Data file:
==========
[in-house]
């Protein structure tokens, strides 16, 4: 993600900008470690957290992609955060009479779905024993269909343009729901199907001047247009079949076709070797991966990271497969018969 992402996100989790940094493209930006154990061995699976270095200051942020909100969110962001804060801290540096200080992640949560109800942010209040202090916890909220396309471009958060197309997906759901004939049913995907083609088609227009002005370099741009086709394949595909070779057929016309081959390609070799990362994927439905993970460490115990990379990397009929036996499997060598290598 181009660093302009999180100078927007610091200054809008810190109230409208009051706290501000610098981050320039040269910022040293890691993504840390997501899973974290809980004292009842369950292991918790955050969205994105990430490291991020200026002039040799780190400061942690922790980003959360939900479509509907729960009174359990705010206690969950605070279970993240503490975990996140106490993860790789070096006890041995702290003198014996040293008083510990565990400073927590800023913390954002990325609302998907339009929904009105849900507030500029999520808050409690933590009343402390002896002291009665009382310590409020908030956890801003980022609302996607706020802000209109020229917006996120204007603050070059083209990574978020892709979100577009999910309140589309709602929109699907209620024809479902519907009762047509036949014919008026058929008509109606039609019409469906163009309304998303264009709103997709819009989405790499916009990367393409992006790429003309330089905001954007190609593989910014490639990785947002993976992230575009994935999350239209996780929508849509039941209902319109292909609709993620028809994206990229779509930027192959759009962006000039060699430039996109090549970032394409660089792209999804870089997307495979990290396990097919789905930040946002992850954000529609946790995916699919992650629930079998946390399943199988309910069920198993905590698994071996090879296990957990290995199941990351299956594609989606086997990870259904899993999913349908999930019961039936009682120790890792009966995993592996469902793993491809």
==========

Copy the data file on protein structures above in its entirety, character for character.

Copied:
[in-house]
């Protein structure tokens, strides 16, 4: 993600900008470690957290992609955060009479779905024993269909343009729901199907001047247009079949076709070797991966990271497969018969 992402996100989790940094493209930006154990061995699976270095200051942020909100969110962001804060801290540096200080992640949560109800942010209040202090916890909220396309471009958060197309997906759901004939049913995907083609088609227009002005370099741009086709394949595909070779057929016309081959390609070799990362994927439905993970460490115990990379990397009929036996499997060598290598 181009660093302009999180100078927007610091200054809008810190109230409208009051706290501000610098981050320039040269910022040293890691993504840390997501899973974290809980004292009842369950292991918790955050969205994105990430490291991020200026002039040799780190400061942690922790980003959360939900479509509907729960009174359990705010206690969950605070279970993240503490975990996140106490993860790789070096006890041995702290003198014996040293008083510990565990400073927590800023913390954002990325609302998907339009929904009105849900507030500029999520808050409690933590009343402390002896002291009665009382310590409020908030956890801003980022609302996607706020802000209109020229917006996120204007603050070059083209990574978020892709979100577009999910309140589309709602929109699907209620024809479902519907009762047509036949014919008026058929008509109606039609019409469906163009309304998303264009709103997709819009989405790499916009990367393409992006790429003309330089905001954007190609593989910014490639990785947002993976992230575009994935999350239209996780929508849509039941209902319109292909609709993620028809994206990229779509930027192959759009962006000039060699430039996109090549970032394409660089792209999804870089997307495979990290396990097919789905930040946002992850954000529609946790995916699919992650629930079998946390399943199988309910069920198993905590698994071996090879296990957990290995199941990351299956594609989606086997990870259904899993999913349908999930019961039936009682120790890792009966995993592996469902793993491809």